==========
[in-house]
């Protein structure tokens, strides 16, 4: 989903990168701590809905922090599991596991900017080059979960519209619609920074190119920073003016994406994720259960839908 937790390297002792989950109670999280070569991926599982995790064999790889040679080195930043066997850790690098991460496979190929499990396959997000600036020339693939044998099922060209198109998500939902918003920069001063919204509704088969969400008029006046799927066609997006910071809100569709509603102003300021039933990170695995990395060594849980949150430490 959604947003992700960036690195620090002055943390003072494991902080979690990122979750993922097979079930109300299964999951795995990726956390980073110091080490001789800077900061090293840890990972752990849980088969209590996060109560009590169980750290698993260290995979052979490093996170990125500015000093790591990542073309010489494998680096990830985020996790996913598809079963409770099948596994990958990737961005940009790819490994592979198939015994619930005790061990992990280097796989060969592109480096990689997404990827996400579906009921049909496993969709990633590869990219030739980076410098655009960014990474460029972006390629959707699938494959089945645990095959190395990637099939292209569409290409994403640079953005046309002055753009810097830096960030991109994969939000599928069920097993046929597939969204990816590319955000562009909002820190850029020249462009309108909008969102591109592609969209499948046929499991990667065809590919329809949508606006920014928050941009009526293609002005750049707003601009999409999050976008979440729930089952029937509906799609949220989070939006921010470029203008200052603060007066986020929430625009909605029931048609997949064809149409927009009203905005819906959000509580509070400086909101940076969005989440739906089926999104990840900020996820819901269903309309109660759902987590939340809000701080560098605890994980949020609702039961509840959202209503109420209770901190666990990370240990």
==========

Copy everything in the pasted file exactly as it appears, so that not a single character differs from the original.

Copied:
[in-house]
């Protein structure tokens, strides 16, 4: 989903990168701590809905922090599991596991900017080059979960519209619609920074190119920073003016994406994720259960839908 937790390297002792989950109670999280070569991926599982995790064999790889040679080195930043066997850790690098991460496979190929499990396959997000600036020339693939044998099922060209198109998500939902918003920069001063919204509704088969969400008029006046799927066609997006910071809100569709509603102003300021039933990170695995990395060594849980949150430490 959604947003992700960036690195620090002055943390003072494991902080979690990122979750993922097979079930109300299964999951795995990726956390980073110091080490001789800077900061090293840890990972752990849980088969209590996060109560009590169980750290698993260290995979052979490093996170990125500015000093790591990542073309010489494998680096990830985020996790996913598809079963409770099948596994990958990737961005940009790819490994592979198939015994619930005790061990992990280097796989060969592109480096990689997404990827996400579906009921049909496993969709990633590869990219030739980076410098655009960014990474460029972006390629959707699938494959089945645990095959190395990637099939292209569409290409994403640079953005046309002055753009810097830096960030991109994969939000599928069920097993046929597939969204990816590319955000562009909002820190850029020249462009309108909008969102591109592609969209499948046929499991990667065809590919329809949508606006920014928050941009009526293609002005750049707003601009999409999050976008979440729930089952029937509906799609949220989070939006921010470029203008200052603060007066986020929430625009909605029931048609997949064809149409927009009203905005819906959000509580509070400086909101940076969005989440739906089926999104990840900020996820819901269903309309109660759902987590939340809000701080560098605890994980949020609702039961509840959202209503109420209770901190666990990370240990």